Academic journal article Psychology in Russia

On Scientific Status and Practical Significance of One Psychological Theory

Academic journal article Psychology in Russia

On Scientific Status and Practical Significance of One Psychological Theory

Article excerpt

Since the late 1950s, a significant number of authors (both researchers and practicians) tried to use Galperin's approach (which is well-known as The Theory of Planned Stage-By-Stage Formation of Mental Actions, or the PSFMA Theory) to improve schooling processes and results. Studies concerned the very different kinds and types of schools (primary, secondary, vocational, special schools). Subjects (learners) were ordinary, disabled, and gifted children of different ages (from 5 to 18) and adults. Specific domains were also very different: writing and arithmetic, native and foreign languages, math, scientific and humanitarian disciplines, drawing, music, physical training. At last, psychologically heterogeneous structures were the objects of planned stage-by-stage formation: separate specific domain mental actions and connected with them concepts and representations; groups and systems of actions and concepts; actions that underlie cognitive as well as metacognitive strategies and heuristics.

Looking back at the fifty-year history of Galperin's approach, one may note that the 1960s and early 1970s were the periods of the great optimism concerning effectiveness and efficiency of its practical application. Indeed, it seemed to be possible to transform radically the way and the traditional results of the learning/teaching process. As it has been convincingly demonstrated by hundreds of experimental and applied studies, the whole set of main objectives that any schooling is aimed at could be fulfilled: (a) it is ensured the guaranteed acquisition of the educational course practically by all the learners (all, of course, who have the necessary level of preliminary needed knowledge and skills) without the prolonging (sometimes - even with reducing) of the time allocated to it, and practically without any additional costs; (b) the division into the acquisition of knowledge and its application is minimized or even disappears; (c) the learners acquire abilities to transfer to a new situation: not only knowledge and skills are being formed, but also the way of acquiring; (d) the learners get more and more interested in the very processes of acquiring knowledge and in knowledge itself, because they are aware of the newly formed abilities (Galperin, 1989a; 1989b; Talyzina, 1987).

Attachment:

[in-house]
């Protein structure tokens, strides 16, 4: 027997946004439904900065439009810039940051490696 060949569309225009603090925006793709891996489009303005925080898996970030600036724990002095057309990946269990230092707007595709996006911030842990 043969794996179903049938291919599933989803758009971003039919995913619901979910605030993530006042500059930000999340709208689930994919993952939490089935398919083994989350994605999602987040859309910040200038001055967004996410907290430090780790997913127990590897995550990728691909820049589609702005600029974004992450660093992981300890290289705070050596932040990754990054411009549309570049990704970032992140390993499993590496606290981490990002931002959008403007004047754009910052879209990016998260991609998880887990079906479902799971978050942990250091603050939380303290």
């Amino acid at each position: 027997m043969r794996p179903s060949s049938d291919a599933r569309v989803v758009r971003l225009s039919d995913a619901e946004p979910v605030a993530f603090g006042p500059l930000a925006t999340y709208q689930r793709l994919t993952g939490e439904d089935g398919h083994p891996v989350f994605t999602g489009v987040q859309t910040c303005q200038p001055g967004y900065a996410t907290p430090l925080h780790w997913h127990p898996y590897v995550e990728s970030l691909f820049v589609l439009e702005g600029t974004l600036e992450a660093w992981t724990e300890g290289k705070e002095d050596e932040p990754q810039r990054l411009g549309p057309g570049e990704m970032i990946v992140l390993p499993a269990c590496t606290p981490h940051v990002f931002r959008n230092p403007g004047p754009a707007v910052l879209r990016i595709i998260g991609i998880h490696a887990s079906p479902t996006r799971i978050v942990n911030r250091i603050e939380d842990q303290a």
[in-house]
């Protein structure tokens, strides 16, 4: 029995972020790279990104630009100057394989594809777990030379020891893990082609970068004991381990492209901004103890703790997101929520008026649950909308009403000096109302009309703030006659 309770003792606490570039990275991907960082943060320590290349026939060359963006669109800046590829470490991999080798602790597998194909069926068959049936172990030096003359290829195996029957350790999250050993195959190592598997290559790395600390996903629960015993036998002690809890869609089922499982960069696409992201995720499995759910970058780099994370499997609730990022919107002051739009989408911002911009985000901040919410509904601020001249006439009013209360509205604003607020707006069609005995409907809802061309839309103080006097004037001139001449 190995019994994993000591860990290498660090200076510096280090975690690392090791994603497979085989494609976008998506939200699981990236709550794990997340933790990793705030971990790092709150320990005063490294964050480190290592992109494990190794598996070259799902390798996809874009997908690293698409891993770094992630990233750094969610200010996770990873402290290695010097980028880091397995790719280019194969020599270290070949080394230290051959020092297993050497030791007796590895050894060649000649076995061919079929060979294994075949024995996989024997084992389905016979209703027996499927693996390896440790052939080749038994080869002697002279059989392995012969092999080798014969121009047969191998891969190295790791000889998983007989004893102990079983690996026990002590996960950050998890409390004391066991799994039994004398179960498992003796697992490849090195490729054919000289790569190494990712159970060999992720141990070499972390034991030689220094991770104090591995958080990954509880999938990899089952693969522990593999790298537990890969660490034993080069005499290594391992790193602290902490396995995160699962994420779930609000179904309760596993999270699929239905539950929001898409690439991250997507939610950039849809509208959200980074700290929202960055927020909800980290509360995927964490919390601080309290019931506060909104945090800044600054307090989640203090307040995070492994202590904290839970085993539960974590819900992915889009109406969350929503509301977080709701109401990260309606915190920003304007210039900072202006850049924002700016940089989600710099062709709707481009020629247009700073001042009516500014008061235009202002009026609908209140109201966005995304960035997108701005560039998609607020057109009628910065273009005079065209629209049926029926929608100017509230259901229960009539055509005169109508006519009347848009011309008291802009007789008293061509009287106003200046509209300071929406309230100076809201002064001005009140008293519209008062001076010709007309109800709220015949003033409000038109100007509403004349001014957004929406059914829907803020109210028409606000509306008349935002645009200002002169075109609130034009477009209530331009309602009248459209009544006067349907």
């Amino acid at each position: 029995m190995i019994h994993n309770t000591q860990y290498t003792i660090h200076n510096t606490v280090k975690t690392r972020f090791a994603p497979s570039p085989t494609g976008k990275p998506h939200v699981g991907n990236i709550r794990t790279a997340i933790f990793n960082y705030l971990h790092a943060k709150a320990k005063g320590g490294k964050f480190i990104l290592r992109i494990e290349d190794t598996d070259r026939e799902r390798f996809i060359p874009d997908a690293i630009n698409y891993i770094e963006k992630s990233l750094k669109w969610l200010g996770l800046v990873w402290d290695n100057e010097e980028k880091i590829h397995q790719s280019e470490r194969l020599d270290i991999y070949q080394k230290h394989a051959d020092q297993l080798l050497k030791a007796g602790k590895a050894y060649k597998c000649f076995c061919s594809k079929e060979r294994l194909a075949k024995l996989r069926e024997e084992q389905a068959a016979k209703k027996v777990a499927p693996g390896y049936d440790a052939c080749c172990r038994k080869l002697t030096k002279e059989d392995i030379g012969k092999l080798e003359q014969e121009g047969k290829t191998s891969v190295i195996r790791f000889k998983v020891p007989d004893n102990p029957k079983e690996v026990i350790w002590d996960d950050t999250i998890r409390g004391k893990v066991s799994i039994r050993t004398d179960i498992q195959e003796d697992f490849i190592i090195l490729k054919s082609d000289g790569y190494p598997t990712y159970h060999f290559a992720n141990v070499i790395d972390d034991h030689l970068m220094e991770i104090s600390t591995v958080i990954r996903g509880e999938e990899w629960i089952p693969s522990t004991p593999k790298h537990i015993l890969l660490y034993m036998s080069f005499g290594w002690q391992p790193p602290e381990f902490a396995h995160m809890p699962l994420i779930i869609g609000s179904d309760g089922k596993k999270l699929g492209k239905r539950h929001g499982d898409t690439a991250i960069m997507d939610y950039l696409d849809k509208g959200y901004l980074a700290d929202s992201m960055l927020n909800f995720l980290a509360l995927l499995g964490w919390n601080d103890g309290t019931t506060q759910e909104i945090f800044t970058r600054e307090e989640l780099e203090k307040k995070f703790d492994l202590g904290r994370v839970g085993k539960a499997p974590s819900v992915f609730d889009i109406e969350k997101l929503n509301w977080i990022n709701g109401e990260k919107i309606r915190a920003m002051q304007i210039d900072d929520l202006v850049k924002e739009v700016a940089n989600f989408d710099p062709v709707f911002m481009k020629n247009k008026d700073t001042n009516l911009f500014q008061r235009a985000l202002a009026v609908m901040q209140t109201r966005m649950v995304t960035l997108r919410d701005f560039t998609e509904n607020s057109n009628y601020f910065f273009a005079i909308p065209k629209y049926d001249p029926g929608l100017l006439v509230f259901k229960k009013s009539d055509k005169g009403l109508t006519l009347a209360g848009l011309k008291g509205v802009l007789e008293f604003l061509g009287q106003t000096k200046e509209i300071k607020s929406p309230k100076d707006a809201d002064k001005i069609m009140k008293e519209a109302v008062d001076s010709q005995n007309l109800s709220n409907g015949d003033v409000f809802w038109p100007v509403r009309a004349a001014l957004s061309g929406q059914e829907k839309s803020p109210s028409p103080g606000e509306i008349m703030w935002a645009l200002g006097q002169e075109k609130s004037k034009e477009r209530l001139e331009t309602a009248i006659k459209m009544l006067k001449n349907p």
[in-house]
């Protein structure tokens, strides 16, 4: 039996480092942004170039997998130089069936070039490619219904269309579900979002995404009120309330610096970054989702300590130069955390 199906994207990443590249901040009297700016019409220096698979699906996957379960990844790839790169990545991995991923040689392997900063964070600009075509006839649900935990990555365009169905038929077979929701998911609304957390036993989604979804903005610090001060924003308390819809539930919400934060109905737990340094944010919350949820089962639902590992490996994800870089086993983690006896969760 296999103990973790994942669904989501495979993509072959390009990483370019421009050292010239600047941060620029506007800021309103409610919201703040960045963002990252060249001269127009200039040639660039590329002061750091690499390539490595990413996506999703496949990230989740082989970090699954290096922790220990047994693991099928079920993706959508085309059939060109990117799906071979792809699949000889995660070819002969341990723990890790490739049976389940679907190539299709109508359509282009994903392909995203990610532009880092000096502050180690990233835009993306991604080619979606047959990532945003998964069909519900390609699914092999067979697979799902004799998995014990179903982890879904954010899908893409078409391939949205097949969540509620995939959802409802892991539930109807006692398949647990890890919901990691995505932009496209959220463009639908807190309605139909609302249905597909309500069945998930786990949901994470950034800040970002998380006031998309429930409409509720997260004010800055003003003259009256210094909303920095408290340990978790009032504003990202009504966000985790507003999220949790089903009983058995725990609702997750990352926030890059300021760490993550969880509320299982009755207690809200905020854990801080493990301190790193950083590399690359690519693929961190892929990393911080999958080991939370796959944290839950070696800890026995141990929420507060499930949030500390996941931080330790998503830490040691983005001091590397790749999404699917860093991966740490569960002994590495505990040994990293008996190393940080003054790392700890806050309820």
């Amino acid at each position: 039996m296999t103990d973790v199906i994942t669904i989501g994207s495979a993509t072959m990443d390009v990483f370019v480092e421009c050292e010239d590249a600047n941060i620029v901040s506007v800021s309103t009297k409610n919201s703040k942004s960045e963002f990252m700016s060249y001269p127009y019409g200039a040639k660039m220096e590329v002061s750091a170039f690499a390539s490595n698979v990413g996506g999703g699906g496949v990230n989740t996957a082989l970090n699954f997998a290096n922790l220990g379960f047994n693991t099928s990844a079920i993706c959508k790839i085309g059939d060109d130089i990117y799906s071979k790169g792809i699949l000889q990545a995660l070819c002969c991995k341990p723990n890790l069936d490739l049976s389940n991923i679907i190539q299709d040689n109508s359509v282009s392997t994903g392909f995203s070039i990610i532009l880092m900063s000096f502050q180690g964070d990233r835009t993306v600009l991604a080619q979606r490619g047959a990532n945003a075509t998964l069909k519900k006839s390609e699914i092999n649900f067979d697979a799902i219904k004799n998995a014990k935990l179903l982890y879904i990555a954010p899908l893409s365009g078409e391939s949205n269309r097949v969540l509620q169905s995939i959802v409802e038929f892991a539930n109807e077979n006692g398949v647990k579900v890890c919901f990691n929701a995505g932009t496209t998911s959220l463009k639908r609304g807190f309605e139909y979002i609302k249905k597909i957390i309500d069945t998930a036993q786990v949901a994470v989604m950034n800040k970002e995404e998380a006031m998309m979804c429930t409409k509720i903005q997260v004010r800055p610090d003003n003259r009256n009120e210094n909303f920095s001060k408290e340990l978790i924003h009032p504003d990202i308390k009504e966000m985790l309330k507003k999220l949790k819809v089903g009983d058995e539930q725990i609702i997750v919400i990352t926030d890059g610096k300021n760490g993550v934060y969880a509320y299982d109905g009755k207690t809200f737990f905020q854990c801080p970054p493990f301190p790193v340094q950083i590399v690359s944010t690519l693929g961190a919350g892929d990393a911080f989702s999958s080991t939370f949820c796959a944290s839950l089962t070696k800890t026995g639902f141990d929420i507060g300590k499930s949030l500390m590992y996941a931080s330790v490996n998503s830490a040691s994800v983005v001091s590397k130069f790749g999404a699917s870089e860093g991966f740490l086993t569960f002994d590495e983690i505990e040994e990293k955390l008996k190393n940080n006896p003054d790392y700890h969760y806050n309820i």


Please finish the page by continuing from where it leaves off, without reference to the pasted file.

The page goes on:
However, to compare the 60s-70s and 80s-90s publications one could easily discover a significant decrease of a wave of optimism concerning the PSFMA's application. Moreover, anyone being familiar with the current situation of school education can hardly discover the PSFMA's really extensive practical applications in contemporary schools as well as in schools of the nearest past. Of course, there were and there are a lot of interesting experiences in different parts of Russia and outside of it, which demonstrate the successes, failures and problems of the PSFMA's practical usage; however a scale of the usage is rather limited.

Besides the obvious social-economic and social-psychological reasons there exists one more reason of a methodological nature concerning the ways and means of the Galperin's approach use. Historically, it has been established that in most psychological research conducted along the lines of the approach discussed, the substantial pedagogical results of planned stage-by-stage formation of mental actions first came to the fore. However the proponents' enthusiasm about really unusual and hopeful results had a reverse side: it led to the serious misunderstanding of the status of Galperin's approach. Sometimes the approach is interpreted not as a general description of laws and regularities which try to explain the dynamics and results of human mental activity formation, but rather as a set of technologies and prescriptions how to teach. Indeed, such an interpretation distorts the reality and transforms the approach to some "absolute" knowledge like a sort of "philosophers' stone".

One should not forget that any scientific research ("pure" scientific or practically oriented study) is always based on a system of abstractions accepted. …

Search by... Author
Show... All Results Primary Sources Peer-reviewed

Oops!

An unknown error has occurred. Please click the button below to reload the page. If the problem persists, please try again in a little while.